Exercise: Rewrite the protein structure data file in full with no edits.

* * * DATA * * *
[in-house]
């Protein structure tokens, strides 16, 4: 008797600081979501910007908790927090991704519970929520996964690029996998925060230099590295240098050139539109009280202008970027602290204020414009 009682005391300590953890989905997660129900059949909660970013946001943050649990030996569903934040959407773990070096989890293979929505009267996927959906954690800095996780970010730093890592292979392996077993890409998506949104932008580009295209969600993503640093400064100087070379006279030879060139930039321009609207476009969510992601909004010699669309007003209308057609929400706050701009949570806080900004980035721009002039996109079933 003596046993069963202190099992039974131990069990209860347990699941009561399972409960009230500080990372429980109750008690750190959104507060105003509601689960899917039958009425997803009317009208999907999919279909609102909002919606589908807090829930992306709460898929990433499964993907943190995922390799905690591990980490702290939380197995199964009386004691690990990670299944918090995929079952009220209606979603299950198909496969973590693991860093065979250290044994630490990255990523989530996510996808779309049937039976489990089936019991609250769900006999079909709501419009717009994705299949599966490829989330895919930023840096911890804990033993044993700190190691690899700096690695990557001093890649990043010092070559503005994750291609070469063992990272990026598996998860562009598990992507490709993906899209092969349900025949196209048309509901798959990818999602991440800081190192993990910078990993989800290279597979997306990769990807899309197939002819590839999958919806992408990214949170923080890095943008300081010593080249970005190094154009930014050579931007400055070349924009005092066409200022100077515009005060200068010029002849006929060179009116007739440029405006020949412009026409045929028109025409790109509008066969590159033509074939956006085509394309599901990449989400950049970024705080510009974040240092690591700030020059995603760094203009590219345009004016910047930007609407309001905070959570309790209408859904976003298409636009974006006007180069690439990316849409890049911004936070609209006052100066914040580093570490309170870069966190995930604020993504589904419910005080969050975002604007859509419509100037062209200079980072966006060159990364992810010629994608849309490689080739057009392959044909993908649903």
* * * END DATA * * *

[in-house]
């Protein structure tokens, strides 16, 4: 008797600081979501910007908790927090991704519970929520996964690029996998925060230099590295240098050139539109009280202008970027602290204020414009 009682005391300590953890989905997660129900059949909660970013946001943050649990030996569903934040959407773990070096989890293979929505009267996927959906954690800095996780970010730093890592292979392996077993890409998506949104932008580009295209969600993503640093400064100087070379006279030879060139930039321009609207476009969510992601909004010699669309007003209308057609929400706050701009949570806080900004980035721009002039996109079933 003596046993069963202190099992039974131990069990209860347990699941009561399972409960009230500080990372429980109750008690750190959104507060105003509601689960899917039958009425997803009317009208999907999919279909609102909002919606589908807090829930992306709460898929990433499964993907943190995922390799905690591990980490702290939380197995199964009386004691690990990670299944918090995929079952009220209606979603299950198909496969973590693991860093065979250290044994630490990255990523989530996510996808779309049937039976489990089936019991609250769900006999079909709501419009717009994705299949599966490829989330895919930023840096911890804990033993044993700190190691690899700096690695990557001093890649990043010092070559503005994750291609070469063992990272990026598996998860562009598990992507490709993906899209092969349900025949196209048309509901798959990818999602991440800081190192993990910078990993989800290279597979997306990769990807899309197939002819590839999958919806992408990214949170923080890095943008300081010593080249970005190094154009930014050579931007400055070349924009005092066409200022100077515009005060200068010029002849006929060179009116007739440029405006020949412009026409045929028109025409790109509008066969590159033509074939956006085509394309599901990449989400950049970024705080510009974040240092690591700030020059995603760094203009590219345009004016910047930007609407309001905070959570309790209408859904976003298409636009974006006007180069690439990316849409890049911004936070609209006052100066914040580093570490309170870069966190995930604020993504589904419910005080969050975002604007859509419509100037062209200079980072966006060159990364992810010629994608849309490689080739057009392959044909993908649903």